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Triathlon: McIlroy makes fourth

Kiwi triathlete Kate McIlroy. Photo / Mike Heydon
Kiwi triathlete Kate McIlroy. Photo / Mike Heydon

German triathlete Anne Haug has broken away on the final lap to win the women's world championship series race in Auckland in a time of two hours 8m 20s. It completes a replica effort from Haug; she won the ITU grand final event on the same course last year.

A lead bunch of 14 athletes held together for much of the bike leg after Japan's Yuka Sato led out the swim. Four athletes broke away during the run with Haug, Australian Felicity Abram, Dutchwoman Maaike Caelers and New Zealand's Kate McIlroy testing each others legs over the 10km.

Caelers finished 3s back in second, Abram was 13s back in third and McIlroy 23s adrift in fourth.

Fellow New Zealander Nicky Samuels finished fifth. She led into the transition between the bike and run legs with McIlroy a second back. Samuels' omission from the Triathlon New Zealand high performance squad looked like it provided the necessary motivation for a strong performance. The result may force TNZ to reassess their investment decision ahead of further international events.

Andrea Hewitt was more than a minute behind the lead group and finished three minutes 20s behind Haug in 15th. She was sporting severe bruising on her upper left thigh which may explain a sub-par performance from the world's third-ranked woman.

Earlier Spanish triathlete Javier Gomez took out the men's race in one hour 55m 51s.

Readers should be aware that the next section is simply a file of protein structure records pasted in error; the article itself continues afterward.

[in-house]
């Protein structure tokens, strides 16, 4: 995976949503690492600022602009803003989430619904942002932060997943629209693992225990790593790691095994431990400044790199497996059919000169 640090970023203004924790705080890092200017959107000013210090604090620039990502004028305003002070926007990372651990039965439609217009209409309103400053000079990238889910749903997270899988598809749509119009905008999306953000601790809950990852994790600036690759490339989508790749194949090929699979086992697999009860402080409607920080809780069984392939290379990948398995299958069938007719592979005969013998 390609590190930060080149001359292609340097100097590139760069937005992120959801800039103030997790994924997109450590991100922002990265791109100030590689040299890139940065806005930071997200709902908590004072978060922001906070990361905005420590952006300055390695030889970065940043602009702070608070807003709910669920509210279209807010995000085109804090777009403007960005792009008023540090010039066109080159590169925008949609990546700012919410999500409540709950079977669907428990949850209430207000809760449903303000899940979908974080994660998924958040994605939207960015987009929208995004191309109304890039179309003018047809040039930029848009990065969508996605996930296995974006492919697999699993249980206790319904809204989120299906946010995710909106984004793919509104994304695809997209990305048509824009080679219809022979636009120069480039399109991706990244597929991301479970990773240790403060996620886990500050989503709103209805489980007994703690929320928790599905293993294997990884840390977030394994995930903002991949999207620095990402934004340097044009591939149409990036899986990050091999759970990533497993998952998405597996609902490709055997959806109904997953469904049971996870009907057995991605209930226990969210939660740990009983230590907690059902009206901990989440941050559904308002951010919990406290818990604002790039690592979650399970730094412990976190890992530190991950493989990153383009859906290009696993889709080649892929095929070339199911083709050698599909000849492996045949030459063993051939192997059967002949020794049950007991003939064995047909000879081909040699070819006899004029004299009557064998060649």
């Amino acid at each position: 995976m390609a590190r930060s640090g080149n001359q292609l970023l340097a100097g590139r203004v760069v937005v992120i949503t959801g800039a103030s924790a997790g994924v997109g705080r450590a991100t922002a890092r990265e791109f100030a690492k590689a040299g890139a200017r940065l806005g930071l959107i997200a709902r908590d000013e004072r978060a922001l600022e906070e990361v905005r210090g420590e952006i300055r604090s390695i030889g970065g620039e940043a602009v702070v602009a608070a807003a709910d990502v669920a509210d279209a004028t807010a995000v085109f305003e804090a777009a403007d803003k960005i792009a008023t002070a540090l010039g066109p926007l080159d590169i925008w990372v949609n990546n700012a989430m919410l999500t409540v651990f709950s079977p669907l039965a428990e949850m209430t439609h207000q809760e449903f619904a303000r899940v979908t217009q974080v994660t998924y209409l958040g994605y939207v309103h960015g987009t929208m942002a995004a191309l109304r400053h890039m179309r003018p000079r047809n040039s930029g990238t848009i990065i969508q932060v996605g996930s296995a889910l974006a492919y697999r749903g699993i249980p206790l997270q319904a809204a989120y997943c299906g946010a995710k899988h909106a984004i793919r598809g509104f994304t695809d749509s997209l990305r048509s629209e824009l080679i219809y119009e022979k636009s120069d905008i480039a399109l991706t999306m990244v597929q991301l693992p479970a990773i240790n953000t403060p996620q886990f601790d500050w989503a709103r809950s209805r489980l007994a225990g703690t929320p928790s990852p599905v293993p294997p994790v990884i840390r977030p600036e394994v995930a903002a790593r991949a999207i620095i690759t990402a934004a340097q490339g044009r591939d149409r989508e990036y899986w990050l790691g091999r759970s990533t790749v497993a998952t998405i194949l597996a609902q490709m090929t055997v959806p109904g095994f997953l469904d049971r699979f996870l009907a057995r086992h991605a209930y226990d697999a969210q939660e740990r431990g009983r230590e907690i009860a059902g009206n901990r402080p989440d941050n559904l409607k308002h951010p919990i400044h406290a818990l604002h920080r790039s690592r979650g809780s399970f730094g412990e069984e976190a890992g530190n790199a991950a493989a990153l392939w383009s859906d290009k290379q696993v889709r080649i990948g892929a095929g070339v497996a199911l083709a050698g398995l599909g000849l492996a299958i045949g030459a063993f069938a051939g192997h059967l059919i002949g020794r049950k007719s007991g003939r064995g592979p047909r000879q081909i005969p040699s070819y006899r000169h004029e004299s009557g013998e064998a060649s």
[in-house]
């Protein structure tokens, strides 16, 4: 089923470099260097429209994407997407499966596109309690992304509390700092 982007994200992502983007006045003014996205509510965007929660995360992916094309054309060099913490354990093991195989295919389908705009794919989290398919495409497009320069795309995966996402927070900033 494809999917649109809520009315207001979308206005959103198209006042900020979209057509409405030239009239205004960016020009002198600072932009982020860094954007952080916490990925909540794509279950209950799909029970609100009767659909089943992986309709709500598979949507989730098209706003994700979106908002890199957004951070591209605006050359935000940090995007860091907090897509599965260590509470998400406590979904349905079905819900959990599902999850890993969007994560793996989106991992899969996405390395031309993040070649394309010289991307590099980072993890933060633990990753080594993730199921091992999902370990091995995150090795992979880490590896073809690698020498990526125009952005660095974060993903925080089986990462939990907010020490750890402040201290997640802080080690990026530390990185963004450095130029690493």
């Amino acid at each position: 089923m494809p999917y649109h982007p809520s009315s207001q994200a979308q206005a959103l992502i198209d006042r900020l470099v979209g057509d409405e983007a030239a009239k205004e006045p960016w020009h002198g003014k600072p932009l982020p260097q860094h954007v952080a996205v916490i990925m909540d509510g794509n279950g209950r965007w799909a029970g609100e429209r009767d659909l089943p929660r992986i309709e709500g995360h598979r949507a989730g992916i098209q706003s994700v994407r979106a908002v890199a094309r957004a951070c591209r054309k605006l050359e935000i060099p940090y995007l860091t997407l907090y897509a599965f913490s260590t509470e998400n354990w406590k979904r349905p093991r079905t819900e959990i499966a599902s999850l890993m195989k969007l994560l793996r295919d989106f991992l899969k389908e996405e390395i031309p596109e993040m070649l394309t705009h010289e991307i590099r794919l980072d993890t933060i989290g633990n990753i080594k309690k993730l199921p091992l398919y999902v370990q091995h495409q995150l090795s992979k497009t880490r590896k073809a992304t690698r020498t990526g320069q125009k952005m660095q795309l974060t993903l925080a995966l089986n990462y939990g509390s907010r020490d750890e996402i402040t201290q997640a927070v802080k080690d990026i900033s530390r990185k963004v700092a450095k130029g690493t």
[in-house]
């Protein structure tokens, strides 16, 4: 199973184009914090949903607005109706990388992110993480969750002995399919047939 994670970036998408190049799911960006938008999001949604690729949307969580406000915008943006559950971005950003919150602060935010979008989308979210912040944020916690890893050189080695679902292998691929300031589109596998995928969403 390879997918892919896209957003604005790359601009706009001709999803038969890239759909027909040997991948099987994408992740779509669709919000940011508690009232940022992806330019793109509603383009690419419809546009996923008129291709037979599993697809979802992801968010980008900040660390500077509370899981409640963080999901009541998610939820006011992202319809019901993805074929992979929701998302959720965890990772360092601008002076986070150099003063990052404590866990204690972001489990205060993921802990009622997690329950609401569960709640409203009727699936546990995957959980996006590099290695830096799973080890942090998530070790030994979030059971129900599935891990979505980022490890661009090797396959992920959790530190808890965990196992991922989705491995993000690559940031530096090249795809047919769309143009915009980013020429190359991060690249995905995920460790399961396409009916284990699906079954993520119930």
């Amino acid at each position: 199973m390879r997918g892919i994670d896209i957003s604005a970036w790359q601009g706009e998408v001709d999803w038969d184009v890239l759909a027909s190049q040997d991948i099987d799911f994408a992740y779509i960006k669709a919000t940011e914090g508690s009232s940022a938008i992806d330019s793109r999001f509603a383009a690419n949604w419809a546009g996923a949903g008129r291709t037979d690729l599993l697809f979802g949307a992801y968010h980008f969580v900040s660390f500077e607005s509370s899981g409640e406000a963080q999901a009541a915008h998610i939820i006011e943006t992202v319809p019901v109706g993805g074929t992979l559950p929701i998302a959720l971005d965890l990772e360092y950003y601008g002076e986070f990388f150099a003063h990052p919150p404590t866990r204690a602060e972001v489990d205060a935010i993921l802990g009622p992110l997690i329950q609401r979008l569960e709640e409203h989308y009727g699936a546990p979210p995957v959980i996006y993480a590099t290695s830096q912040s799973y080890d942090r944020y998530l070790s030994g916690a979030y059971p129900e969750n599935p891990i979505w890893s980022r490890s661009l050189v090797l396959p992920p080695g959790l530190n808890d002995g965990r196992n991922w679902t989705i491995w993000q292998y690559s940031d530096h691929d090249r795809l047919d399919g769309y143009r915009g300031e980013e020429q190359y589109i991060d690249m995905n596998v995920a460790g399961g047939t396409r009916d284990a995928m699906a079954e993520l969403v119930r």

The London Olympic silver medallist has raced and won four times in New Zealand, starting with the under-23 world championship title at Queenstown in 2003.

Gomez triumphed after initially duelling with compatriot Mario Mola on the first lap of the run.

The first prize for men and women is US$20,000.

Mola was second, 12s back with Portugal's Joao Silva 31s off Gomez in third.

The hilly terrain hardly proved a deterrent for athletes despite most being more familiar with the flat courses of Europe. There was less than 20 seconds across 27 athletes as they made the transition to the run.

Tony Dodds was the best performed New Zealander in seventh. Compatriots Clark Ellice and Ryan Sissons were 11th and 14th respectively. Dodds stuck with the lead group until the run. He was third on the first lap before slipping back after completing a 15s transitional penalty over what were understood to be some misplaced goggles after the swim.


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